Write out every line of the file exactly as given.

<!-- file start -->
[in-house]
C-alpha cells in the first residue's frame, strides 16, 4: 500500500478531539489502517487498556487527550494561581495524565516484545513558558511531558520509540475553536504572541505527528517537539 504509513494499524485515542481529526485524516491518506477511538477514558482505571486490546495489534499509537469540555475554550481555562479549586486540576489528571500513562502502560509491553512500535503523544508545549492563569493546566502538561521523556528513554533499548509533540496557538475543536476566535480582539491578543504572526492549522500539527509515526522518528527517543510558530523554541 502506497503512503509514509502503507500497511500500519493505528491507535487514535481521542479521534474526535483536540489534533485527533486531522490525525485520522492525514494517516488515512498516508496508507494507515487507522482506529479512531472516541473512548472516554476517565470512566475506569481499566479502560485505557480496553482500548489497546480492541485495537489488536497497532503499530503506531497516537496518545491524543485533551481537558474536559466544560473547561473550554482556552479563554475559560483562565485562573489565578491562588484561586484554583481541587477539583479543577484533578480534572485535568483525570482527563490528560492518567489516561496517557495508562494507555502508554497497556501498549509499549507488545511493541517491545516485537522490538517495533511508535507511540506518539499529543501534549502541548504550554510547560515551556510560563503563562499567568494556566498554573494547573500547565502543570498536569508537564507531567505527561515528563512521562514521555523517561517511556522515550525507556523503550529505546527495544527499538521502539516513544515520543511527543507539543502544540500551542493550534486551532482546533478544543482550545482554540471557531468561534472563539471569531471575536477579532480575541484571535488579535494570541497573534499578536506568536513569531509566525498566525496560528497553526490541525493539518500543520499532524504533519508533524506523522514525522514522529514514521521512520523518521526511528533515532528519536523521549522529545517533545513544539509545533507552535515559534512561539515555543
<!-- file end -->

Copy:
[in-house]
C-alpha cells in the first residue's frame, strides 16, 4: 500500500478531539489502517487498556487527550494561581495524565516484545513558558511531558520509540475553536504572541505527528517537539 504509513494499524485515542481529526485524516491518506477511538477514558482505571486490546495489534499509537469540555475554550481555562479549586486540576489528571500513562502502560509491553512500535503523544508545549492563569493546566502538561521523556528513554533499548509533540496557538475543536476566535480582539491578543504572526492549522500539527509515526522518528527517543510558530523554541 502506497503512503509514509502503507500497511500500519493505528491507535487514535481521542479521534474526535483536540489534533485527533486531522490525525485520522492525514494517516488515512498516508496508507494507515487507522482506529479512531472516541473512548472516554476517565470512566475506569481499566479502560485505557480496553482500548489497546480492541485495537489488536497497532503499530503506531497516537496518545491524543485533551481537558474536559466544560473547561473550554482556552479563554475559560483562565485562573489565578491562588484561586484554583481541587477539583479543577484533578480534572485535568483525570482527563490528560492518567489516561496517557495508562494507555502508554497497556501498549509499549507488545511493541517491545516485537522490538517495533511508535507511540506518539499529543501534549502541548504550554510547560515551556510560563503563562499567568494556566498554573494547573500547565502543570498536569508537564507531567505527561515528563512521562514521555523517561517511556522515550525507556523503550529505546527495544527499538521502539516513544515520543511527543507539543502544540500551542493550534486551532482546533478544543482550545482554540471557531468561534472563539471569531471575536477579532480575541484571535488579535494570541497573534499578536506568536513569531509566525498566525496560528497553526490541525493539518500543520499532524504533519508533524506523522514525522514522529514514521521512520523518521526511528533515532528519536523521549522529545517533545513544539509545533507552535515559534512561539515555543